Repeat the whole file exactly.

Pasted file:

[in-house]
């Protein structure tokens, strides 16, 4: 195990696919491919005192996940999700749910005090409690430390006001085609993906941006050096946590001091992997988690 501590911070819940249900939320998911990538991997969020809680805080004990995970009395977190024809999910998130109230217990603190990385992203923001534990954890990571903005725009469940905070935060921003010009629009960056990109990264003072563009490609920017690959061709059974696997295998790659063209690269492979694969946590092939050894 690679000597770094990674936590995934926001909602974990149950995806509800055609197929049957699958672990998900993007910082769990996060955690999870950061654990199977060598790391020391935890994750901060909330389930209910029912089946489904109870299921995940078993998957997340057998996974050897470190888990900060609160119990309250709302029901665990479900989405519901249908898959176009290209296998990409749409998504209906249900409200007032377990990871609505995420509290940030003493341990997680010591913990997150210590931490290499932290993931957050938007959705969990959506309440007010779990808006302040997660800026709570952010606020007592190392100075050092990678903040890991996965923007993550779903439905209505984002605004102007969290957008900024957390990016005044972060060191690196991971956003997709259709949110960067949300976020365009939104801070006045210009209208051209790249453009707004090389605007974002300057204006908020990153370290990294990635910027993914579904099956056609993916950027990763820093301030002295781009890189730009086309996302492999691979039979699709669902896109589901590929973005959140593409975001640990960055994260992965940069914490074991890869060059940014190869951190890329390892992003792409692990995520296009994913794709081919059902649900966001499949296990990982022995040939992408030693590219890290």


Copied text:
[in-house]
């Protein structure tokens, strides 16, 4: 195990696919491919005192996940999700749910005090409690430390006001085609993906941006050096946590001091992997988690 501590911070819940249900939320998911990538991997969020809680805080004990995970009395977190024809999910998130109230217990603190990385992203923001534990954890990571903005725009469940905070935060921003010009629009960056990109990264003072563009490609920017690959061709059974696997295998790659063209690269492979694969946590092939050894 690679000597770094990674936590995934926001909602974990149950995806509800055609197929049957699958672990998900993007910082769990996060955690999870950061654990199977060598790391020391935890994750901060909330389930209910029912089946489904109870299921995940078993998957997340057998996974050897470190888990900060609160119990309250709302029901665990479900989405519901249908898959176009290209296998990409749409998504209906249900409200007032377990990871609505995420509290940030003493341990997680010591913990997150210590931490290499932290993931957050938007959705969990959506309440007010779990808006302040997660800026709570952010606020007592190392100075050092990678903040890991996965923007993550779903439905209505984002605004102007969290957008900024957390990016005044972060060191690196991971956003997709259709949110960067949300976020365009939104801070006045210009209208051209790249453009707004090389605007974002300057204006908020990153370290990294990635910027993914579904099956056609993916950027990763820093301030002295781009890189730009086309996302492999691979039979699709669902896109589901590929973005959140593409975001640990960055994260992965940069914490074991890869060059940014190869951190890329390892992003792409692990995520296009994913794709081919059902649900966001499949296990990982022995040939992408030693590219890290």